The president of Padova European Volunteering Capital talks about the many challenges they lie ahead and the current state of volunteering in Padova.
The European Volunteering Capital Padova 2020 begins on Friday 7th of February with the official opening. We have talked with Emanuele Alecci, president of Padova 2020 to know what prospects and aims they have.
Padova hosts the European Volunteering Capital in 2020. What are your aims?
The aim is to take advantage of the events organized, and of the visibility connected to them, to raise awareness and highlight the great issues faced by volunteering. We do not want only to celebrate volunteering, we have committed ourselves to create and to spread a new "Culture of Solidarity". This means that we all have to take our responsibilities setting aside the old concept of welfare policies.
What events do you expect to do during this year?
From the opening ceremony that will take place on 7 February, with the presence of the president of the Italian Republic Sergio Mattarella, to the closing ceremony that will close the year on the 5th of December, there will be a lot of different activities: workshops, conferences, concerts organized by the municipality, by the volunteering centre, by local and national organizations. There are more than 400 associations that are working to enrich with events this year as European Capital of Volunteering.
From your point of view, what will be the benefits for the city?
Padua will be at the centre of a movement that works on good practices that looks to society by putting solidarity, gift, reciprocity in the foreground. Padua has been chosen as a candidate because it is an important laboratory for all Italian volunteers and this recognition will increase even more the presence and strength of volunteers. We will have a better city.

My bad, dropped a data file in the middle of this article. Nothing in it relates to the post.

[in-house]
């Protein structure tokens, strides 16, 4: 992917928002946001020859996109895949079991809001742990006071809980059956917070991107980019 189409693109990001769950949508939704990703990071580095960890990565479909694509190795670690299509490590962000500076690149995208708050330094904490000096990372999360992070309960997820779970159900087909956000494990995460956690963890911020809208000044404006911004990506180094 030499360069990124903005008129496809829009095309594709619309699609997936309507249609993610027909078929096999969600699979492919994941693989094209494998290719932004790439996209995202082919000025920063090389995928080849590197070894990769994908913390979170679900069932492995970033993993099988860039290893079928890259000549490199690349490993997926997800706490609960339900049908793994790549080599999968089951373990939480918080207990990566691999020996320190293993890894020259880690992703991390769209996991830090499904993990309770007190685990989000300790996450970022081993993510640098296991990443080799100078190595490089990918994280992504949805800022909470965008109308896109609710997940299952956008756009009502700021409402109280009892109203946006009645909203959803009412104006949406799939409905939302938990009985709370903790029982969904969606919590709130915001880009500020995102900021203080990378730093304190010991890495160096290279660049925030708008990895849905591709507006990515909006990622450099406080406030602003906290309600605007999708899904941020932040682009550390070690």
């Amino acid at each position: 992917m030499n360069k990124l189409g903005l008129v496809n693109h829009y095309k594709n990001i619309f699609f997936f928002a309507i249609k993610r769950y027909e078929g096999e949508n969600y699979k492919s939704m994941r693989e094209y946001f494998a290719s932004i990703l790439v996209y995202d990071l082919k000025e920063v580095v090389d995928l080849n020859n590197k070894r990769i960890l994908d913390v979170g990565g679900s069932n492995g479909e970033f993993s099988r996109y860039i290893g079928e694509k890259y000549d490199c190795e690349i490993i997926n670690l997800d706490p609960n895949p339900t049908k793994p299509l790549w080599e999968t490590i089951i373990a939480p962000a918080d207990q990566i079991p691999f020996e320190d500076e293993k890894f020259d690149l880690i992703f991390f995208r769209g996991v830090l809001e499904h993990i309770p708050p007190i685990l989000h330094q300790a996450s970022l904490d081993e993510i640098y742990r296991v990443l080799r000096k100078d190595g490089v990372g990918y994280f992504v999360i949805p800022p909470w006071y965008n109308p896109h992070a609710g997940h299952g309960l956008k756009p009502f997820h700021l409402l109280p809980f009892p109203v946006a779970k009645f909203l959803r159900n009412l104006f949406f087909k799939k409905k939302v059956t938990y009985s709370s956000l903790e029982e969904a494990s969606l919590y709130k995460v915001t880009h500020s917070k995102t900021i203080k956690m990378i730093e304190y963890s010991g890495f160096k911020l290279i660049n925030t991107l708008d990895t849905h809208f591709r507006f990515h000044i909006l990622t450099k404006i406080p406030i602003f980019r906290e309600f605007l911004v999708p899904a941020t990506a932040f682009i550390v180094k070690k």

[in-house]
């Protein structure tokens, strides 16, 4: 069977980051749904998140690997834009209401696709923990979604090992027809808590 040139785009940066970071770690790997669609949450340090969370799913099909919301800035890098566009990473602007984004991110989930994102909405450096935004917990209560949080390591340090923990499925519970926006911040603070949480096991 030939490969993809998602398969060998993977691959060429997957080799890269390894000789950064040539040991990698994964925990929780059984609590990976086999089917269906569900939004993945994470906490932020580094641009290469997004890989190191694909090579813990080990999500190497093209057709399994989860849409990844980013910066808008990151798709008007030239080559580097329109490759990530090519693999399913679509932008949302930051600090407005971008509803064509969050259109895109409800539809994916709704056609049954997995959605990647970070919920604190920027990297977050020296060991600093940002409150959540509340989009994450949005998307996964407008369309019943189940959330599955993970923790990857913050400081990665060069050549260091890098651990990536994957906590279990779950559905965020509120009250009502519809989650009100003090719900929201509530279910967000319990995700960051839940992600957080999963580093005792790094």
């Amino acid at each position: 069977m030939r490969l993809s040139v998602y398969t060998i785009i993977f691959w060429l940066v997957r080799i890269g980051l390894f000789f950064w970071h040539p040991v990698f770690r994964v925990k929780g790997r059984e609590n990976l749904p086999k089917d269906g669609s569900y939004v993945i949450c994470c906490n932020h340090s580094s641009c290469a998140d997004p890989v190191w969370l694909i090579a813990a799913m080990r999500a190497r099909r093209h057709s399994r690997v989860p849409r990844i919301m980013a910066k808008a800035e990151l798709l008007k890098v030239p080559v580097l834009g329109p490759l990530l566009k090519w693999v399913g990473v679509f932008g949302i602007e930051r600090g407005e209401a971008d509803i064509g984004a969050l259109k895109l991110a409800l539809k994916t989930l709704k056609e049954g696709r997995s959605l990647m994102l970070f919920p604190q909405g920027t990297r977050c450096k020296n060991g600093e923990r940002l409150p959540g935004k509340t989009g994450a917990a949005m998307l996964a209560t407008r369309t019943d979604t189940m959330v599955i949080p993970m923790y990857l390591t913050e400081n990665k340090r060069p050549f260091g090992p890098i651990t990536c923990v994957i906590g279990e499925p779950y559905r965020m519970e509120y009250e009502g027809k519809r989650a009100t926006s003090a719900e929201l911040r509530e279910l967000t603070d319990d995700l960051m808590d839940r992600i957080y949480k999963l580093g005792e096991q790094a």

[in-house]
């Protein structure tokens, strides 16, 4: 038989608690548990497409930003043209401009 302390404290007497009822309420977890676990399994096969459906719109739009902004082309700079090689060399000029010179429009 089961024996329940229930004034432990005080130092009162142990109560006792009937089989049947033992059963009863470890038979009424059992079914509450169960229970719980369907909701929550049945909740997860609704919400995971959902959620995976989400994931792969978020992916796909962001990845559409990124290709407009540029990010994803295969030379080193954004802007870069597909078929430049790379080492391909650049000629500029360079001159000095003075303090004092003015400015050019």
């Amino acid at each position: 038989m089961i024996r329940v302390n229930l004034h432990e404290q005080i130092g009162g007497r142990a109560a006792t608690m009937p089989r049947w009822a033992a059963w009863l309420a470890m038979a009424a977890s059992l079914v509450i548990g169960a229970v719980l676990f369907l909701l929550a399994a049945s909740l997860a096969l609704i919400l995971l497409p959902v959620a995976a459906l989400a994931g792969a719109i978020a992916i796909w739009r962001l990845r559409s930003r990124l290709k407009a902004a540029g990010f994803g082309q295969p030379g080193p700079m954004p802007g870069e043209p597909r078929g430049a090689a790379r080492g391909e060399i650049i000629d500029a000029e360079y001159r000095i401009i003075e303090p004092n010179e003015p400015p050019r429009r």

What is the picture of the current state of volunteering in Padova?
The picture is a healthy situation. The report on the state of volunteering in Padua 2019 says that the number of associations have grown to 6466, they were 6374 in 2018. The majority of organizations work in the cultural and sports areas that, together, exceed 50%. Those dealing with social and social-health care are 21%.
The great majority of associations, 76%, are small and the main source of support comes from private contributions, regardless of economic size.
What are the main troubles you have to face?
Two are the biggest issues:
First at all, the Reform of the Third Sector voted in Parliament that is reshaping the world of volunteering and not for profit. Secondly, we had difficulty involving young people on long-term projects; from our research we have seen that youngster are committed in the helping of the community, but they prefer to move in response to the immediate needs.
In your opinion, what do you think that Europe needs to make the difference in this field (volunteering)?
More involvement of the representative bodies. Volunteering should not be relegated to "the good things" but should be a value for everyone, transversal to society in all its articulations. We welcomed with satisfaction the creation of a group of MEPs who joined the manifesto on volunteering set up by Cev.
What is the value of volunteering for any society? What could you say to persuade new volunteers?
The value is in caring. Taking care of people, of your neighbourhood, of your city. The common good is the founding value that must be nurtured and protected. Volunteers are happy, they live in peace with themselves and with the world, they produce harmony: this is what we say to convince someone to become a volunteer.
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